Like anything in Ayurveda, we live with nature. The best suitable oil for body and mind will change with the season, constitution, and imbalances. At Power Up on Plants, the quality we first look at is if the oil is heating or cooling.
Choosing the right oil
In the colder times of the year, winter, part of fall, and spring, it is essential to focus on warming foods. It's advisable only to eat warming or neutral oils like sesame, mustard, sunflower, or ghee during these seasons. Switching around with them is recommended. Also, adding more than one type of oil is a plus. When you struggle with pitta related symptoms or struggle with too much heat in the body. Then focus on the more neutral oils.
In the warmer times of the year, high summer, or in the tropics, it is okay to use cooling oils, but only if you aren't struggling with vata or kapha related symptoms like cold hands and feet, dry skin, constipation, etc.
I would always recommend heating the oil and not eating it raw. Raw oil is hard to digest and weakens your digestive fire. The only exception is Ghee as it is has already been heated.
To get a better idea of what oil will suit best, I'll take you through the most commonly used oils and oils that are easy to buy at your local organic shop. I will take you through their qualities and their benefits.
Did you know that Sesame seeds have one of the highest oil concentration of any seed? When I hear the word sesame oil, I automatically smell the Nutty flavor. Apart from the smell, Ayurveda sees Sesame oil as a huge benefit in detoxifying and fortifying immunity. It does this by feeding the Colon and the digestive system. Another great benefit of sesame oil is that it helps with irregular digestion and strongly recommended when feeling sluggish or to relieve constipation. To make it easy on the digestion, use it while cooking, and don’t eat it raw over a salad.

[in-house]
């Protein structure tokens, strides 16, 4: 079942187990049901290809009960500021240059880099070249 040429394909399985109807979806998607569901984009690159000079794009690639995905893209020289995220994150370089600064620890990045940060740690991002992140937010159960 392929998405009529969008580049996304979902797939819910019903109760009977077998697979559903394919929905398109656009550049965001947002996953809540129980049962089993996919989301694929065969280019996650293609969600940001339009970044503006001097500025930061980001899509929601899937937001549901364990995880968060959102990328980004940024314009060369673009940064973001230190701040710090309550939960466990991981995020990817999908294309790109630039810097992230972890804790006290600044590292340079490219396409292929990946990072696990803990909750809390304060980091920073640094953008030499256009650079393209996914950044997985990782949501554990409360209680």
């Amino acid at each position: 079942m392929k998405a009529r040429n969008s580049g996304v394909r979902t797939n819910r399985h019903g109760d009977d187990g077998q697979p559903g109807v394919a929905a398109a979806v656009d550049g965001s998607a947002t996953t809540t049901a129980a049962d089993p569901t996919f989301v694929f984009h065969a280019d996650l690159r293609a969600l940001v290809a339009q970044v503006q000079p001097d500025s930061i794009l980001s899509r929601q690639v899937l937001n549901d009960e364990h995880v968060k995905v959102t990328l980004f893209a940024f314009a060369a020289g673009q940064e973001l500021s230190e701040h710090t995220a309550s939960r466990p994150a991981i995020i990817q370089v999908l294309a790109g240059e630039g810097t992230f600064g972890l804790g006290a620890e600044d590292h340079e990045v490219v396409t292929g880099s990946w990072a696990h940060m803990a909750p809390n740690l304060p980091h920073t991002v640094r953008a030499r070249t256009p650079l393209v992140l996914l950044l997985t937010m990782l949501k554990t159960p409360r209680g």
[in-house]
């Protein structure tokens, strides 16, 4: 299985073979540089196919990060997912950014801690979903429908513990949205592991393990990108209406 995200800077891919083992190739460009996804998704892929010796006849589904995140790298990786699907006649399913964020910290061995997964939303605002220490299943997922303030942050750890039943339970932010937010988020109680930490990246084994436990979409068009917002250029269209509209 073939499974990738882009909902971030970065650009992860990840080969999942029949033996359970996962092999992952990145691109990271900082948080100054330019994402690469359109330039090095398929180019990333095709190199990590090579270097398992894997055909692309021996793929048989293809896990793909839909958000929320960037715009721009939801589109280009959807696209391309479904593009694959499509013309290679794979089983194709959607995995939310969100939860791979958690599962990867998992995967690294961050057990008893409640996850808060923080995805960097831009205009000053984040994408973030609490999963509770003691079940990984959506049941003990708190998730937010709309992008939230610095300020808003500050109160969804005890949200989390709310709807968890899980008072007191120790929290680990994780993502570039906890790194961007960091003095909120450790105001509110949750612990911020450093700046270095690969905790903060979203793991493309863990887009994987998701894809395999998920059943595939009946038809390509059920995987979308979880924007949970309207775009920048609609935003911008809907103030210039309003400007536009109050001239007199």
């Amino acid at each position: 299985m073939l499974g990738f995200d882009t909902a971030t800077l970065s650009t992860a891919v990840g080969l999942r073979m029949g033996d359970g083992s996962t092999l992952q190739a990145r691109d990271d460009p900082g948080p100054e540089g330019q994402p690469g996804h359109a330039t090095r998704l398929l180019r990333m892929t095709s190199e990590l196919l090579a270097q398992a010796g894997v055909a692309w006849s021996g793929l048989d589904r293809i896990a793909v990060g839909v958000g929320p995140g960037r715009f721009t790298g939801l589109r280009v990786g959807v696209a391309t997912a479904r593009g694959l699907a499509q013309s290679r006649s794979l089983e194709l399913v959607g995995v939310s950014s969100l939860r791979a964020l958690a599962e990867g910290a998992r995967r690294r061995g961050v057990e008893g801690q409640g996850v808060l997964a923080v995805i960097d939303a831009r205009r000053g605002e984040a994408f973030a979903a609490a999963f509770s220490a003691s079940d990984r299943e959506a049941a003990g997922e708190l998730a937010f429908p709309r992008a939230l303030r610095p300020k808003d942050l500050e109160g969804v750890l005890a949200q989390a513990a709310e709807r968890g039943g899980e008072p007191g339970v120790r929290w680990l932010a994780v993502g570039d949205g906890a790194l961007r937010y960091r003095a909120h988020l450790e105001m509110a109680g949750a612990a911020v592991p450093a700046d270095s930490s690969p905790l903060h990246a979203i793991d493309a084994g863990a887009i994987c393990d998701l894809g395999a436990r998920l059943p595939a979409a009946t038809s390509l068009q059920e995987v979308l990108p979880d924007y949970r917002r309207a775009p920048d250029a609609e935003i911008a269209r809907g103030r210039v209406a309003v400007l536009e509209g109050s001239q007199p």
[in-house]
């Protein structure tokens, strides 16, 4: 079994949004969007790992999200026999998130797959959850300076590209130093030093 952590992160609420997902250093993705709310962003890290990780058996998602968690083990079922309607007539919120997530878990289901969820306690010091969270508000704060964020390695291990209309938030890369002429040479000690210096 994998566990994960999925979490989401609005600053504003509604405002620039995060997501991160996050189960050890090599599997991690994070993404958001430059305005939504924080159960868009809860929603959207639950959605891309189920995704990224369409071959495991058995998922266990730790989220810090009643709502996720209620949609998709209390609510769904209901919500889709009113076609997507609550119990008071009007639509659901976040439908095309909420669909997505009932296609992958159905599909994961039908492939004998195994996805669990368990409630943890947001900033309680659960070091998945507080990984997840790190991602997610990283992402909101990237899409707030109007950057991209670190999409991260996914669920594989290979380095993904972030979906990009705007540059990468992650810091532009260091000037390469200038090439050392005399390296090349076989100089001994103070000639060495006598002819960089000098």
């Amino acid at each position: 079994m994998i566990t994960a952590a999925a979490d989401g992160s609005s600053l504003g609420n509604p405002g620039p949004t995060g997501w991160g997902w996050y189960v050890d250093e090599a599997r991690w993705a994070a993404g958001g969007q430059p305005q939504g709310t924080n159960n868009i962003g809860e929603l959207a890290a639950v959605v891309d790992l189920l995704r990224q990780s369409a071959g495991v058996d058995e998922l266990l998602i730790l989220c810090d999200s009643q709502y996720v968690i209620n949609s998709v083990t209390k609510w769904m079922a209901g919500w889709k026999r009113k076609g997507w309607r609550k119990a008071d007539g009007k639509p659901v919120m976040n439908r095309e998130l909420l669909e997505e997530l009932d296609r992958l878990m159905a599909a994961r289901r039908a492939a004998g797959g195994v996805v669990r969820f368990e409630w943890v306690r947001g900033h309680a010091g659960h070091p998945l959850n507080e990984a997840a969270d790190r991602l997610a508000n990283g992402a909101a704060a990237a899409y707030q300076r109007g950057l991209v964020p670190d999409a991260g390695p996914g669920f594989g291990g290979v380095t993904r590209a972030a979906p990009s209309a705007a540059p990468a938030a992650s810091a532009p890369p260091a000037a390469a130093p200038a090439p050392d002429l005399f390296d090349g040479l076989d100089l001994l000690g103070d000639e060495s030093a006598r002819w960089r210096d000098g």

As sesame oil consists of fire and water elements, it is great for Vata and Kapha dominant dosha’s. It is high in fats and nourishes muscles, builds Ojas, and helps towards Sattva. It is a natural warming oil that is pungent and sweet—not recommended when Pitta is out of balance. To counter the warming effects of the oil, you can add cooling spices to your meal. (Click here)
Sesame oil is a natural warming oil. To get the effects you want, make sure to use cold-pressed sesame oil and not the roasted Sesame oil often used in Asian style cooking.
Ghee or clarified butter (see insta post) probably not the first thing that comes to mind when reading a blog about oils and their benefits. Ayurveda, on the other hand, sees it as a huge value to your daily diet. The golden liquid is one of Ayurveda's most important medicines, as it is very easy to digest, it is neither warming nor cooling, and it is beneficial for any constitution.
Ghee has great benefits; it not only helps to build strong tissue by nourishing the depleted tissue. The body will be more tender and feel more flexible; it strengthens sexual organs and comforts the nervous system.